Method in Ecumenical Theology: The Lessons So Far

Method in Ecumenical Theology: The Lessons So Far

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Gillian R. Evans
Cambridge University Press, 5/2/1996
EAN 9780521553049, ISBN10: 0521553040

Hardcover, 248 pages, 23.6 x 15.8 x 1.9 cm
Language: English

First published in 1996 this book examines the search for unity in the Church. For the previous thirty years pioneering conversations, between pairs of churches or communities, and multilaterally, put forward solutions to old disagreements and began to build a new ecumenical theology. But when it comes to taking actual steps towards unity there is often a drawing-back from the final commitment. G. R. Evans examines the methodology of ecumenical theory and the way it is being taken into the lives of the Churches, from the experience which has been reported so far. This is a necessary stocktaking exercise, as Dr Evans shows that discussions are now so developed that we can list topics which have become recurrent issues. By making judicious use of interdenominational archival material and secondary literature, the author provides a timely resource for all those interested in recent ecumenical progress.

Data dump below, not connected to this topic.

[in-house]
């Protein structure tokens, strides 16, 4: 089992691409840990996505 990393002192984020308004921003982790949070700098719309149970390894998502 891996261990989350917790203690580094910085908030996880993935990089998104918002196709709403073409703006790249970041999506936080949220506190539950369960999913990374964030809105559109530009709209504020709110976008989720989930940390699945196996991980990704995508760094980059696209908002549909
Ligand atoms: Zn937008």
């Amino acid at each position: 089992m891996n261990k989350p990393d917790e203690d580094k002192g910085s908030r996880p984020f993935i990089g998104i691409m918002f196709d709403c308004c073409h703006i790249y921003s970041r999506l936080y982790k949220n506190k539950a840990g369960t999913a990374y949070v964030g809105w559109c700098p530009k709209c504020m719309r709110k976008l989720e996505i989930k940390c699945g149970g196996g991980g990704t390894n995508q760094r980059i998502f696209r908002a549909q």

the 'winter of ecumenism'?
1. What is ecumenical theology?
2. Changing attitudes and stages in ecumenism
3. Communication and dialogue
4. Ecumenical language
5. Historical method
6. The process in close-up
7. Ecumenical reception

Review of the hardback: 'A rich and important theological reflection ... The author knows how to discern the point at stake, and how to discuss it with the help of the most precise vocabulary. The result is a very lucid teasing out of crucial motions like sister-Churches, Communion, Church and Churches, local Church, catholicity, Mother Church, primacy and diversity.' Jean Tillard, Priests & People Review of the hardback: '... well conceived and clear in its structure. The crucial areas are identified; these include historical questions and issues about language and consonance.' Stephen Platten, Church Times Review of the hardback: 'Professor Evans's research is a signpost toward the future.' The Tablet